Delegates described the situation of human rights in their own countries, mentioning the situation for activists facing growing repression and political arrests. In Uruguay, thousands rallied last year for the release of four prisoners detained during the Anti-Bush demonstrations in Montevideo that took place during the fourth Summit of the Americas held in Mar del Plata, Argentina. They were held for over six weeks. Currently the Patagonian city of Las Heras, in Argentina’s southern province of Santa Cruz, is under siege. Striking oil workers stormed a police station, killing a police officer and injuring 15 others, to free a jailed union leader in February. The government sent over 300 national guardsmen to Santa Cruz to disperse protestors in response to the clash. Oil workers have reported that the situation is very tense, with regular attacks and threats against unionists. Reports from Chile suggested that, social activists and the indigenous Mapuche people face permanent repression, imprisonment and killings on part of the Chilean state. Since the return to democracy in 1990, hundreds have been arrested for struggling against injustice. More than 30 activists have been murdered since Chile’s return to democracy.
According to Maio, a Mapuche activist from the Encuentro Por la Libertad (Gathering for Freedom ), social organizations in Chile need to work at both the macro and micro levels in order to confront this repression. Maio has worked for many years for the release of political prisoners in Chile:
Our organization is building a space to fight for the freedom of the people, freedom for social activists. We are working against the anti-terrorist laws implemented in Chile and against the criminalization of protests because working for the release of political prisoners isn’t enough. If we don’t get to the root of the problem, political repression will continue to be a revolving door.
In Chile, a large number of political prisoners were released after the dictatorship. However, Chile’s first democratic government of Patricio Aylwin (1990-1994) arrested a large number of new political prisoners. While everyone said that democracy returned to Chile, it wasn’t the case. They built a high-security prison to imprison social activists from Frente Patriotico Manuel Rodriguez and the MIR. We’ve come to this congress to strategize how we can effectively fight for the release of political prisoners. First we have to break with the image of political prisoners as terrorists, so that the population doesn’t imagine a hooded criminal. We want the people to associate the term terrorist with torturers, those who are in government and politicians ordering police repression. The government accuses social activists fighting against oppression of terrorist acts and they throw us in jail.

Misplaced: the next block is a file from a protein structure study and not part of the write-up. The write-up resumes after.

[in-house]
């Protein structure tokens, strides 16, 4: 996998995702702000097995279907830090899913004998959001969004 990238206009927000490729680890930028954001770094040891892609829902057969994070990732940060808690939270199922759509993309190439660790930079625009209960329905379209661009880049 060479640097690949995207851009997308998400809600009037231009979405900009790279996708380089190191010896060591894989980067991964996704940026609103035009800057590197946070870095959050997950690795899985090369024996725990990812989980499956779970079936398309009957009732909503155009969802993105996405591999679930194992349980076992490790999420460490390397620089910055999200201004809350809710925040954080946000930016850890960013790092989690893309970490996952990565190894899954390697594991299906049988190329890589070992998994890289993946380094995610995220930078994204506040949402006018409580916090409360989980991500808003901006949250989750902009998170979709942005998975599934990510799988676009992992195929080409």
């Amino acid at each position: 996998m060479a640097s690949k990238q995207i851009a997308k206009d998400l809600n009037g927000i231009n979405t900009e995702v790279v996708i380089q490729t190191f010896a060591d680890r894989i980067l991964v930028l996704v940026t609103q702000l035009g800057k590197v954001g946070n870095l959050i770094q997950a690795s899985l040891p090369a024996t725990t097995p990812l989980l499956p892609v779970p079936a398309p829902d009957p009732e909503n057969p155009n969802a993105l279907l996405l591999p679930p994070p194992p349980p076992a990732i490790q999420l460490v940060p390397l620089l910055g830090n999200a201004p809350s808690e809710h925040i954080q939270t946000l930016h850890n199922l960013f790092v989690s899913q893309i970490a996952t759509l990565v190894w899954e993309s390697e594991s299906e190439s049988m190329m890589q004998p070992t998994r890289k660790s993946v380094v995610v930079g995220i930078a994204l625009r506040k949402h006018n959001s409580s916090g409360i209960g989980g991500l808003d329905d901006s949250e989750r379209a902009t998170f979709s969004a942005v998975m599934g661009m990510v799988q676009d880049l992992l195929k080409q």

In the workshop on human rights we talked about the criminalization of protest. We strategized over how we can reverse human rights abuses in our daily organizing efforts. How can we stop the system from advancing? We always talk about this on a macro level, we talk about neoliberalism and capitalism. But how do we deal with oppression on a day to day basis? We also need to strategize how to deal with the aggressions, when we don’t have food for our collective meals, when we don’t have shoes to put on our children’s feet when they go to school, when there’s no jobs.
During the workshop on syndicalism, participants debated strategies for workplace struggles. Argentina has witnessed a resurgence of struggle inside the workplace, using the working class’s historical tools for liberation: the strike, sabotage and the factory takeover. Argentina’s labor struggles in the Buenos Aires Subway, public hospitals, public universities, bank sector and recuperated enterprises have resulted in new visions and victories for the country’s working class.